My Child Doesn't Drink Cow's Milk.


Q. My 2 year old daughter can't drink [cow's] milk. Can you tell me what foods she needs to eat or drink to get enough calcium? How much does a child need per day of calcium (food/drink)? I heard about almond and rice milk. Are these good alternatives? Do they have enough calcium? - Heidi

A: Many foods other than milk provide calcium. Check the label of the almond and rice milk you prefer to ensure they are fortified with calcium. To learn more about almond milk, watch our video on Almond Breeze. A glass of milk provides about 250 mg. Milk substitutes should be comparable. How much a child requires depends on age, but I'd aim for at least 600 mg daily. Steamed leafy greens (spinach, kale), almonds, seaweed (sushi), cheese and yogurt (if tolerated), sesame seeds (particularly tahini and humus) are excellent calcium sources. Supplements are available in many forms including liquid if the diet doesn't provide the necessary amounts. Ask your doctor about the necessity of supplementing your child’s diet with extra vitamins and minerals.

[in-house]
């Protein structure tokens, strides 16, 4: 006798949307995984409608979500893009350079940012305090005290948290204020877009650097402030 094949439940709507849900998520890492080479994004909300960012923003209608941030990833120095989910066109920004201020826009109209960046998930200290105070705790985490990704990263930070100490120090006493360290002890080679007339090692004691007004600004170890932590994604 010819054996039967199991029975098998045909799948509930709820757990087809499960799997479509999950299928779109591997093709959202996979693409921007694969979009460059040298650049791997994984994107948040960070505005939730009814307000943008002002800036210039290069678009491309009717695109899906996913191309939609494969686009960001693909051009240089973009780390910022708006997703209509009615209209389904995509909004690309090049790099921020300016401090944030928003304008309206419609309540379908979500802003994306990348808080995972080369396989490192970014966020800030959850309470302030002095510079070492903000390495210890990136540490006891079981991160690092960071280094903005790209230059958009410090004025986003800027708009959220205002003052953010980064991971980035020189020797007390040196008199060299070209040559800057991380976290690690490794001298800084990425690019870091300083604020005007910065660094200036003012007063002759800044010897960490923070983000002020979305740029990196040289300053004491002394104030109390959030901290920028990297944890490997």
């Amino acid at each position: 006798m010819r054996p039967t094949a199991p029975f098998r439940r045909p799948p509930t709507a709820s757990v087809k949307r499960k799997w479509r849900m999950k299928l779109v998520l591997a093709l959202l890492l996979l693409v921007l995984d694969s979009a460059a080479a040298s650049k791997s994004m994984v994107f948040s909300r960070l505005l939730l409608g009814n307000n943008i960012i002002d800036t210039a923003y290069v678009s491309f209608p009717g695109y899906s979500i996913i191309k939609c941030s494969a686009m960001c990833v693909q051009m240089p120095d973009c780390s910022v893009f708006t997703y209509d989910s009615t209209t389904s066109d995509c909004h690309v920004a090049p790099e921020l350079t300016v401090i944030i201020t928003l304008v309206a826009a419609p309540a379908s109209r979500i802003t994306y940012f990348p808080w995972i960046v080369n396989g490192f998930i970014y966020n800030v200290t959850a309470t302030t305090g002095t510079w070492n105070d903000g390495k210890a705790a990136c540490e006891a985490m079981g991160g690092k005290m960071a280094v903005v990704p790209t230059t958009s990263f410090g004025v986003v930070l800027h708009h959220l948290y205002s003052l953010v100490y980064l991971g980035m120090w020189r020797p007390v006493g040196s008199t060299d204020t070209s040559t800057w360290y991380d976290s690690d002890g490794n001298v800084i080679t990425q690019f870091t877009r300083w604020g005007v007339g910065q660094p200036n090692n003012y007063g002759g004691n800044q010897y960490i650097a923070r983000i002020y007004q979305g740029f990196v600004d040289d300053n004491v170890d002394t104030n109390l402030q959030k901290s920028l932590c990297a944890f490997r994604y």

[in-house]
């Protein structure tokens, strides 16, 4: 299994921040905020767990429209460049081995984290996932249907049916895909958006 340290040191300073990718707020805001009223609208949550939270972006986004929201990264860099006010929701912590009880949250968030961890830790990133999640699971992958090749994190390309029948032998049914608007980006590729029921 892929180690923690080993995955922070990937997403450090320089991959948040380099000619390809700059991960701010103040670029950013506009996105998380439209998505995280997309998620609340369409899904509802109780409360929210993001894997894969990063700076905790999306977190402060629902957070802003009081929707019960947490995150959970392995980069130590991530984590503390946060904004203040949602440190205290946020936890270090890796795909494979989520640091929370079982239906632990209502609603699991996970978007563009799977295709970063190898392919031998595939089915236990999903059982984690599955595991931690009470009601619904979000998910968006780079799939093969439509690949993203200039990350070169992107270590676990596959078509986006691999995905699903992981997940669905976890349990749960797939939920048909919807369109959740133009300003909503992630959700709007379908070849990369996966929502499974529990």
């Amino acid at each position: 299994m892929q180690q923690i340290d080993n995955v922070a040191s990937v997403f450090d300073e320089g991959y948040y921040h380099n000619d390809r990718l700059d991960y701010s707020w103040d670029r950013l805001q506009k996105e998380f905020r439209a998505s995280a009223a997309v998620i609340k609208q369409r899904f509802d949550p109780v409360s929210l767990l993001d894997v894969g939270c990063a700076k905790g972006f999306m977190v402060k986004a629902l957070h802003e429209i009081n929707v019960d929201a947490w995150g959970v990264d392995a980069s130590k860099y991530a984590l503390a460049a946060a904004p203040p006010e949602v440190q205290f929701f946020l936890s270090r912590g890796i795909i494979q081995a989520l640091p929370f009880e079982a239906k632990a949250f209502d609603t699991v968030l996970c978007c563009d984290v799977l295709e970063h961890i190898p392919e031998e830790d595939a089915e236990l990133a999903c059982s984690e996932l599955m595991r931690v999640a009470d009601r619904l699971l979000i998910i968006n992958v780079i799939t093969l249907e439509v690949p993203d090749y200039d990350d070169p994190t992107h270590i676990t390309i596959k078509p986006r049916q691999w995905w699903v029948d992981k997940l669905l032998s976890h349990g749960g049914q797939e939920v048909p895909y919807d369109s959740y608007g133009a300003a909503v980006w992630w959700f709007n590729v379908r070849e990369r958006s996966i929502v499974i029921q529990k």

By Lisa Tsakos| January 27, 2009
Categories:  Nest

About the Author

Lisa Tsakos

Lisa Tsakos

Lisa has been in her own practice for over 15 years and specializes in weight management. She teaches natural nutrition in both corporate and educational environments and is a shining example of someone who practices what she teaches.

Lisa is a nutritionist and educator specializing in weight management. After losing weight several years ago through a more natural diet and by improving her digestion, she committed to sharing her new-found knowledge and returned to school to study nutrition. Over the past decade, her Nu-Vitality Weight Program has helped employees at numerous corporations lose thousands of pounds. In addition, Lisa regularly consults for groups and individuals with unique nutritional needs such as police officers and athletes. Lisa has been featured on the Discovery Channel, numerous radio programs and is a contributor to various publications. Additionally, she teaches nutrition at multiple post-secondary schools, has taught natural food cooking workshops, and authored two books.

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